Size Inclusivity in Knitwear

This topic of INCLUSIVITY is one that hits the heart on more levels than one, but in terms of knitting and/or crochet patterns I have to admit I’m a little green on the subject. Before you assume this is an experts synopsis of the subject IT IS NOT. I’m just a plus size knitter who has frustrations like everyone else out there.

There also isn’t much “expert” information out there. I found a quick interesting read here, which summed up some opinions from her ravelry perusing and what I take are just the frustrations of many on the subject.

Since fashion itself has changed over the decades and sizing has been adjusted as well, it’s truly a pickle our beloved designers find themselves in (see image below). How do you INCLUDE every size and shape in the world? Starting with industry standards might be a good start but reaching out to real people with real bodies and getting their measurements BEFORE you put a pattern out to test might be a better beginning. Just a thought…

I find that most patterns that say they have been graded to fit bust sizes 32″ to 60″ start to get a little less accurate after the 45″ mark. I’m not sure what happens but I’ve found that designs get rounder and wider, the counts are not right, or the repeats don’t match. I also have noticed that increasing stitches to just make a garment bigger is not what I would call size inclusive. My body is not a box and I don’t want clothing I make to end up fitting me like one. These curves should be accentuated not hid. Did you hear me? Okay, Thank you!

Interestingly, when you read through pattern notes on some makers pages, they make mention of adjusting this area or that area to get that precise fit for THEIR body shape. For example, I know that my arms are shorter and flabbier than most patterns design for so when it says to do increases or decreases my arm flab says don’t decrease in the first 10 rows because it’s going to be uncomfortable.

How much do we expect the designer to cater to EVERYONE versus including ALMOST everyone? Is there a point when the standard should change? Is there a norm on both ends of standard that designers should accommodate? The beauty of making your own clothing is that you can make it literally for you, in whatever shape that is, length etc.

Find here a grading tutorial and see if it’s helpful in figuring out your own size. I haven’t tried it because spreadsheets intimidate me, so I often rely on my making a sample project and making detailed notes on what I will change next.

This is what I love about some designers, no, let’s start with what I don’t love. I hate going to a popular pattern that has been advertised all over social media and they’ve built the hype for something beautiful and gorgeous just to see sizes S, M, L, XL Bust 32, 34, 38, 40 with 4 inches of positive ease. Meaning my size 48″ bust won’t stand a chance at even an extra fitted sweater or tank top. What I love to see is sizes from XXS to 5XL with notes added in pattern on how and where to increase or decrease as needed.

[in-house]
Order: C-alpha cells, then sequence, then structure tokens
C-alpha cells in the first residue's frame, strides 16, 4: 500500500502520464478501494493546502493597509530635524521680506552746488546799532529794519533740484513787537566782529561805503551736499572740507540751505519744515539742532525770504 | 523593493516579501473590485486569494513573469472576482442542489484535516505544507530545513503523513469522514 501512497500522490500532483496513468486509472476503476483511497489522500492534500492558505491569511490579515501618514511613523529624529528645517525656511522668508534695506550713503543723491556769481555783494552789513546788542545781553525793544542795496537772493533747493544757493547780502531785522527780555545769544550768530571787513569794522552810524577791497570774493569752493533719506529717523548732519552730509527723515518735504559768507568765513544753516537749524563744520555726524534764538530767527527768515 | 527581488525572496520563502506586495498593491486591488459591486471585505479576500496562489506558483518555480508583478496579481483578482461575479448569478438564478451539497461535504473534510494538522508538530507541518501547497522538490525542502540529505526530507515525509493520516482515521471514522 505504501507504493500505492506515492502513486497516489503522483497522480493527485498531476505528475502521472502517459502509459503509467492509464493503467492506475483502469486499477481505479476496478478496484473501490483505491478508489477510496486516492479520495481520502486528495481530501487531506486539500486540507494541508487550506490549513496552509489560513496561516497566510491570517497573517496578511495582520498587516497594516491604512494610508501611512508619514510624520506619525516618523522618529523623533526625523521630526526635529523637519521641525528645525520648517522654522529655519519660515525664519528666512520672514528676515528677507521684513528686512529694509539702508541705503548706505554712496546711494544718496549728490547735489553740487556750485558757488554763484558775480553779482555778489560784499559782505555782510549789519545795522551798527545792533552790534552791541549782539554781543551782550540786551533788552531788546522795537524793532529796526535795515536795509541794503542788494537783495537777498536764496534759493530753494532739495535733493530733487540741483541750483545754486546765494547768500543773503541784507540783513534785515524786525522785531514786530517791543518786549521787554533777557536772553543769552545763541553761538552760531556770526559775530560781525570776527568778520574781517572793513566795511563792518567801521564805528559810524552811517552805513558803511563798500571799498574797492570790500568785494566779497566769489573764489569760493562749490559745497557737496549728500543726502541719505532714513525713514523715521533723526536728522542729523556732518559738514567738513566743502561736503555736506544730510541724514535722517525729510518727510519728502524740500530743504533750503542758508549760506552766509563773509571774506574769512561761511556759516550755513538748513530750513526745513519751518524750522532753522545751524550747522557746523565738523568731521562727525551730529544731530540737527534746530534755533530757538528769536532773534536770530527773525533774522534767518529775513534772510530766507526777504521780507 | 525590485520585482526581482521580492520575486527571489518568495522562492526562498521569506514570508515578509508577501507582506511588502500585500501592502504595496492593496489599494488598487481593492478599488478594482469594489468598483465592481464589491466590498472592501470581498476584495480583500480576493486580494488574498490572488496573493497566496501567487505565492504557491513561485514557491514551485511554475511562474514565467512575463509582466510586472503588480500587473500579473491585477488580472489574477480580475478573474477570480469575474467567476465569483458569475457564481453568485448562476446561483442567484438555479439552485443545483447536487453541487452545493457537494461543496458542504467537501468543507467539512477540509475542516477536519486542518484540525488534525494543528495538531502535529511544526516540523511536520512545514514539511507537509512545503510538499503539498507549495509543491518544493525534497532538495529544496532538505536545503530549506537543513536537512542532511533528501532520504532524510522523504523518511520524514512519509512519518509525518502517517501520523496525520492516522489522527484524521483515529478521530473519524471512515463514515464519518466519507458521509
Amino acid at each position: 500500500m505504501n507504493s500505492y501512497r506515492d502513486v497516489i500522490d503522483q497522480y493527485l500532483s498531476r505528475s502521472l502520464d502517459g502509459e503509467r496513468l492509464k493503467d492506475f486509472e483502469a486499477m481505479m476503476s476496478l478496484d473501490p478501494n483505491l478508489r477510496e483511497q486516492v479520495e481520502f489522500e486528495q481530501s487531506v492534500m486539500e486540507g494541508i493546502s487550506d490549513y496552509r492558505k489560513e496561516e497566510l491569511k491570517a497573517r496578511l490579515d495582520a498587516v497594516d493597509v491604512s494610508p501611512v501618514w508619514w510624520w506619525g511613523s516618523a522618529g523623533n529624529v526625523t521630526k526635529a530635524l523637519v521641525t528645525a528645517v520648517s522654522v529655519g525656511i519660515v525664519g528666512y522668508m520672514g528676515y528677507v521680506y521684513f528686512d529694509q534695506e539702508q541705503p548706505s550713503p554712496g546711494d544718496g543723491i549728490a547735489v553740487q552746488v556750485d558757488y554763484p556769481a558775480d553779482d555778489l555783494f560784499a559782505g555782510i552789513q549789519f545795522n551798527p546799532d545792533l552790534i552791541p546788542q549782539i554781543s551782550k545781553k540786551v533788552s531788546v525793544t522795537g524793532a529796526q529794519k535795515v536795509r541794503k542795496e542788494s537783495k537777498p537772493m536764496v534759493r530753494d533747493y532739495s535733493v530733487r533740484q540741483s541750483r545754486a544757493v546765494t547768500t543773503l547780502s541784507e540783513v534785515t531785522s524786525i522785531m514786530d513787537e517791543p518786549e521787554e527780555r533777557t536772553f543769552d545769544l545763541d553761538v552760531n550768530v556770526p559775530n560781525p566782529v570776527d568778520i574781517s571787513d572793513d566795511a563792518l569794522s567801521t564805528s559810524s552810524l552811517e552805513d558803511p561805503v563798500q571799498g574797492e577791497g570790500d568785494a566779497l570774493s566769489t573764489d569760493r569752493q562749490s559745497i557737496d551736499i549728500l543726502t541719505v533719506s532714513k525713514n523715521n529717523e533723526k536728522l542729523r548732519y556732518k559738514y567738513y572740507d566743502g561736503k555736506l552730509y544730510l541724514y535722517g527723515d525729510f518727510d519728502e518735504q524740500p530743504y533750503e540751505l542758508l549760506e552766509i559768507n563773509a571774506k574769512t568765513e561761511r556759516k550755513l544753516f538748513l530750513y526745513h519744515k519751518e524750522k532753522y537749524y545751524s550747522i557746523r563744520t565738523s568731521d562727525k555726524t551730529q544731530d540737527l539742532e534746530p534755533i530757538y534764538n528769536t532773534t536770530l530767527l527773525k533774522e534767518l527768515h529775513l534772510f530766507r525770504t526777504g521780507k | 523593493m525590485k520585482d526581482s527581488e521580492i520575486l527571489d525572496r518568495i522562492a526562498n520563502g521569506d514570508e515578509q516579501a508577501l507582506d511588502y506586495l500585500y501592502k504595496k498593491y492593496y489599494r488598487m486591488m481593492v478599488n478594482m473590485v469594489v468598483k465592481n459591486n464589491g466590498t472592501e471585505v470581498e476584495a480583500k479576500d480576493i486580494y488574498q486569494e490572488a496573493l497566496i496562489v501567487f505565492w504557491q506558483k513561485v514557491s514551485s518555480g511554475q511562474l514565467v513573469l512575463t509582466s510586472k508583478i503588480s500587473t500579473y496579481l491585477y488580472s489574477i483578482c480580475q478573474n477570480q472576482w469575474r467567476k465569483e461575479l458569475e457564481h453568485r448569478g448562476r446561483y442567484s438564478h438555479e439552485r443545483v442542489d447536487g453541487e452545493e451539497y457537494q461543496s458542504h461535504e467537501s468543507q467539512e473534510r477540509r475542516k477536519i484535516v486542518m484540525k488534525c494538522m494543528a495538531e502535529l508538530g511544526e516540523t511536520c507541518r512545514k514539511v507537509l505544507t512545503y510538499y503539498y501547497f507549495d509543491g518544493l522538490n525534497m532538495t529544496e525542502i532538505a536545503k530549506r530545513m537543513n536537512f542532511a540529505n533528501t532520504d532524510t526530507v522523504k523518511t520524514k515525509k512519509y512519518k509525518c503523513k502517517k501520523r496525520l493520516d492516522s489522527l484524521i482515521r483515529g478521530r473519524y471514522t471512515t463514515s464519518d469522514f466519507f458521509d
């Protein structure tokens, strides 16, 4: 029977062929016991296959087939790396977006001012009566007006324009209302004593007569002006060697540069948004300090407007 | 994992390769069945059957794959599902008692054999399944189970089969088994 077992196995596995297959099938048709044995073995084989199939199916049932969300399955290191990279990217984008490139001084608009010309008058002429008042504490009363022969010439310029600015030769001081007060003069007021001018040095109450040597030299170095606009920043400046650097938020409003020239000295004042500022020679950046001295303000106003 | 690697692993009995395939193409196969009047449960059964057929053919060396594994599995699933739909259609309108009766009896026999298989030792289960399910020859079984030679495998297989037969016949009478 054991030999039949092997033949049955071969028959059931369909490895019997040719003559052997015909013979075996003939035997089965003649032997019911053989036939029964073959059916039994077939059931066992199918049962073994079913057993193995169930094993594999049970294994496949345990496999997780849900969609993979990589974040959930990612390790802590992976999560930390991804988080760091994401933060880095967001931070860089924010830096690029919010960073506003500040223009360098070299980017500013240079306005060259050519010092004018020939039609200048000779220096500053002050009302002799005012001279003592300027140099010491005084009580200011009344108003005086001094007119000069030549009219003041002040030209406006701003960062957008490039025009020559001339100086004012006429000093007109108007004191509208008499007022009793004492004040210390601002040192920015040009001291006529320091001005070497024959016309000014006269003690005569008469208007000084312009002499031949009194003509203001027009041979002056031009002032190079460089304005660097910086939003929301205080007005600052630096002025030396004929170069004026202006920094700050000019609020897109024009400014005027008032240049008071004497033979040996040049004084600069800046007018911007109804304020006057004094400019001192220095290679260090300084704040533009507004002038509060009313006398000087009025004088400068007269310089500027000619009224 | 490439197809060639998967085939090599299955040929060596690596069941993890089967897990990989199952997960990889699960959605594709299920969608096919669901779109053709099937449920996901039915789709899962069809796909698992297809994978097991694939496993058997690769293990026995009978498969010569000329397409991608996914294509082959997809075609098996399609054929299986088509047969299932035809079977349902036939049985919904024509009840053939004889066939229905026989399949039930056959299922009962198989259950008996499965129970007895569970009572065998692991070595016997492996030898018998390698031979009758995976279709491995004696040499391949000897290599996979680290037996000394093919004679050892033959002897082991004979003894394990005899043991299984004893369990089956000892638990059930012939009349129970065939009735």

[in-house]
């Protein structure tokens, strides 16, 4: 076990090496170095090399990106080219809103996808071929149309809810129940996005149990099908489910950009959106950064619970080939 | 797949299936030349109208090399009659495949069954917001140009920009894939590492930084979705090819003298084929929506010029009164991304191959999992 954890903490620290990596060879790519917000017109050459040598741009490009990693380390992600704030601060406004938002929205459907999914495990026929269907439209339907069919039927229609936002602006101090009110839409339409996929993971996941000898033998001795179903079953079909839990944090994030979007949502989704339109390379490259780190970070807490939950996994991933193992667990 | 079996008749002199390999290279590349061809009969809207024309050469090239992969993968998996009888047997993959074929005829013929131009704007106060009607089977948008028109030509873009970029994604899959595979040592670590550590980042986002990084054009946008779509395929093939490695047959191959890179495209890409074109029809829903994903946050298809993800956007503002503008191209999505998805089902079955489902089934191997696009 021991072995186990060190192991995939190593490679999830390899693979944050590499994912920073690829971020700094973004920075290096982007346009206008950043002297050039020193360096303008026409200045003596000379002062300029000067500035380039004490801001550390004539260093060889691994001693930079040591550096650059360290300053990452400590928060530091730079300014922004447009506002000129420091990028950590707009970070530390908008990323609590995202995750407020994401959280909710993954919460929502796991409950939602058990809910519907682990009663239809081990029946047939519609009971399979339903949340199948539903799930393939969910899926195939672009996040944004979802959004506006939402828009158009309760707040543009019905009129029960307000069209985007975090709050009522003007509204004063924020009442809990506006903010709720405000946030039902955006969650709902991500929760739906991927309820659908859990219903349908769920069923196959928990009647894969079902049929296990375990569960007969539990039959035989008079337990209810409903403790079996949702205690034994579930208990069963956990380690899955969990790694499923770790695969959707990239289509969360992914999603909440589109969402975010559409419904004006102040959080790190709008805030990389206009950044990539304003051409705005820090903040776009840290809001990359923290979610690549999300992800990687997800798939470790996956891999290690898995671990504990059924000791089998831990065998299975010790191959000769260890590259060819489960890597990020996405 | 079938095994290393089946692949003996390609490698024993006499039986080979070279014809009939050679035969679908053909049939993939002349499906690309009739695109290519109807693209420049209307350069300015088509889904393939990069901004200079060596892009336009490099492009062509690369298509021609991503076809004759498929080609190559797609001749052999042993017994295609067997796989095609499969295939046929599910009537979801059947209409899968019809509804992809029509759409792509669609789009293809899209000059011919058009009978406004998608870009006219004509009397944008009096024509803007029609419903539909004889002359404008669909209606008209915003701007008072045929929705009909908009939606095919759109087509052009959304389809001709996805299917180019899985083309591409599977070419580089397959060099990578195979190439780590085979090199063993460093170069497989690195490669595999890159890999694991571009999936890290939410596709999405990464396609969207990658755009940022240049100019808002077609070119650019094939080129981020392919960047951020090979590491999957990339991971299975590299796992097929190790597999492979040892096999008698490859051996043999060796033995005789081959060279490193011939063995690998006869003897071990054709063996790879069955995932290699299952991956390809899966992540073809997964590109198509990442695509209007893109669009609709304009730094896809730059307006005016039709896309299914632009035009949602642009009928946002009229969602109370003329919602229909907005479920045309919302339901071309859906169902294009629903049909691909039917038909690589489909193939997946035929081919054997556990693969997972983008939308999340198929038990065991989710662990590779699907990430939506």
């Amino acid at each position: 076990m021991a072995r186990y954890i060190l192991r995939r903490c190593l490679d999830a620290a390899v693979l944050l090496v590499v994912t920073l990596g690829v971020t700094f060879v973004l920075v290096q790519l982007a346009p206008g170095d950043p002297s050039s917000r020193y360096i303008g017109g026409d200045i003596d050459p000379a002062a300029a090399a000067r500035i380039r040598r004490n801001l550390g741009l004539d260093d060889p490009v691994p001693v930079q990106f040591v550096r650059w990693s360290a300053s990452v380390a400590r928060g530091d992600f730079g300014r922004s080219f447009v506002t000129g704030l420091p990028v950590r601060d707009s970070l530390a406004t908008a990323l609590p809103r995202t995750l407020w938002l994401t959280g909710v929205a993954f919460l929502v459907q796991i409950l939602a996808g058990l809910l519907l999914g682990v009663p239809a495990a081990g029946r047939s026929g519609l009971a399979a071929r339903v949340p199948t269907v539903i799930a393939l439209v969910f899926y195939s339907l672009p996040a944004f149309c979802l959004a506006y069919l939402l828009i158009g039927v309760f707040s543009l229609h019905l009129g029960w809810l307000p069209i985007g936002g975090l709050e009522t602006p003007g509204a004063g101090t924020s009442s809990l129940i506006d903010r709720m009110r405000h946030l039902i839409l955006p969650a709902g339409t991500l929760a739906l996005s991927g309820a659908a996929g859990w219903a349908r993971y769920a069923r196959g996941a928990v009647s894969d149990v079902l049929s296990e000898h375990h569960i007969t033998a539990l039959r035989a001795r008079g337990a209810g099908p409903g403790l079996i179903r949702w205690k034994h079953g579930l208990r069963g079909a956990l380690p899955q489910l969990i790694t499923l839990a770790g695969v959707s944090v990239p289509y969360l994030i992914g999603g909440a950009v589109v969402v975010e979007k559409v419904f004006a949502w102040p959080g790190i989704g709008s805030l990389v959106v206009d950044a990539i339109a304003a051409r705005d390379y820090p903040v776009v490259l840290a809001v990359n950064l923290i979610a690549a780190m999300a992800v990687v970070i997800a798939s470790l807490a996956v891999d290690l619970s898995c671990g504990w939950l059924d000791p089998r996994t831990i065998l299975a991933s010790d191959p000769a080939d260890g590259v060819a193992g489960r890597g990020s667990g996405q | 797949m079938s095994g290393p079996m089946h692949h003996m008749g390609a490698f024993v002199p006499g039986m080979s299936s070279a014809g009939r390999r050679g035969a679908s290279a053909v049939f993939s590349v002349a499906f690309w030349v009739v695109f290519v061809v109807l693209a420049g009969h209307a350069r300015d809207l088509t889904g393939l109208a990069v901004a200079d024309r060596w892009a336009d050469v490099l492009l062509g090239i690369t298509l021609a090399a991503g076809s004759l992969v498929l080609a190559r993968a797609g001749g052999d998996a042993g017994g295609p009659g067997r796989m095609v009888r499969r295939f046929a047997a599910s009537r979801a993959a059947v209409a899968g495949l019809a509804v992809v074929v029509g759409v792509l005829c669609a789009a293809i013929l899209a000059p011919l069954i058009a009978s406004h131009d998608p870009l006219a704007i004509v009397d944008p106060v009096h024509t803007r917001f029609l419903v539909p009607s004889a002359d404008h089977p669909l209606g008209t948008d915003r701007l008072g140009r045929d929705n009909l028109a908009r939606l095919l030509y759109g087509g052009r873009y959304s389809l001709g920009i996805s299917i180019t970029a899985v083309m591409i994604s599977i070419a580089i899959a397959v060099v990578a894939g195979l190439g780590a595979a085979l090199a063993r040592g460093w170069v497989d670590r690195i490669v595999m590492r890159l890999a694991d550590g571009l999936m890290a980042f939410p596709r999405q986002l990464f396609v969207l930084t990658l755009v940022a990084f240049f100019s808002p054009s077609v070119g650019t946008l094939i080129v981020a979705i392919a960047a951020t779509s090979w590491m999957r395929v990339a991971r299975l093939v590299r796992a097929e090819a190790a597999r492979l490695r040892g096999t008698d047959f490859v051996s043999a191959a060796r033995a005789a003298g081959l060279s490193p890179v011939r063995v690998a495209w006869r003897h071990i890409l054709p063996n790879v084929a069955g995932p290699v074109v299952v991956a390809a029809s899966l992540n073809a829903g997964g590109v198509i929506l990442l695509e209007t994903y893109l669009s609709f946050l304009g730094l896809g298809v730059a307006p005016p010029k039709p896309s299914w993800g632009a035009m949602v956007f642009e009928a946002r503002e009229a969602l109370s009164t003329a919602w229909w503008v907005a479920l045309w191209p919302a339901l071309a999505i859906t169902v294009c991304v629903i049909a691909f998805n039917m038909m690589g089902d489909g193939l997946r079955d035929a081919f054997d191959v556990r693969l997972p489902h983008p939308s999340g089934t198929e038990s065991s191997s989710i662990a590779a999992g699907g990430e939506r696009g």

It has become really easy for some people to just throw a design together based on basic patterns and take those sizes and make their new stitch design fit the numbers, but it takes quite a conscientious designer to understand the shape of the human body. So while I applaud those designers who include a vast array of size options I also hope that they take the initiative to reach out before the industry realizes there’s a problem and adjust their standard first. We all know it takes forever for something to become mainstream, but it just takes one forward thinking person to get the conversation going.

In the coming months I intend to work my way through several patterns that have varying size ranges and taking you on my making experience. My picture journey will always be on Instagram and on my Facebook page so please follow along.

This was an all over the place type of read wasn’t it? I even tried to organize my thoughts and rewrote it a few times, but each time it got more and more jumbled in thought. Suffice it to say a designer cannot literally please everyone. As knitters and crocheters, we can do a little leg work too because a pattern is just a pattern is not a rock solid blueprint, it’s more of a guideline. So take a few nervous steps off the pattern page and make adjustments to make your knitwear/crochet wear your very own. We just need designers to give a little more help in the starting numbers lol, because math ain’t for everyone.

Please share your thoughts on this under visited topic below. I can’t wait to hear your from you. If this was an interesting article for you to read consider donating to the blog. It helps to keep content flowing both written and visual.


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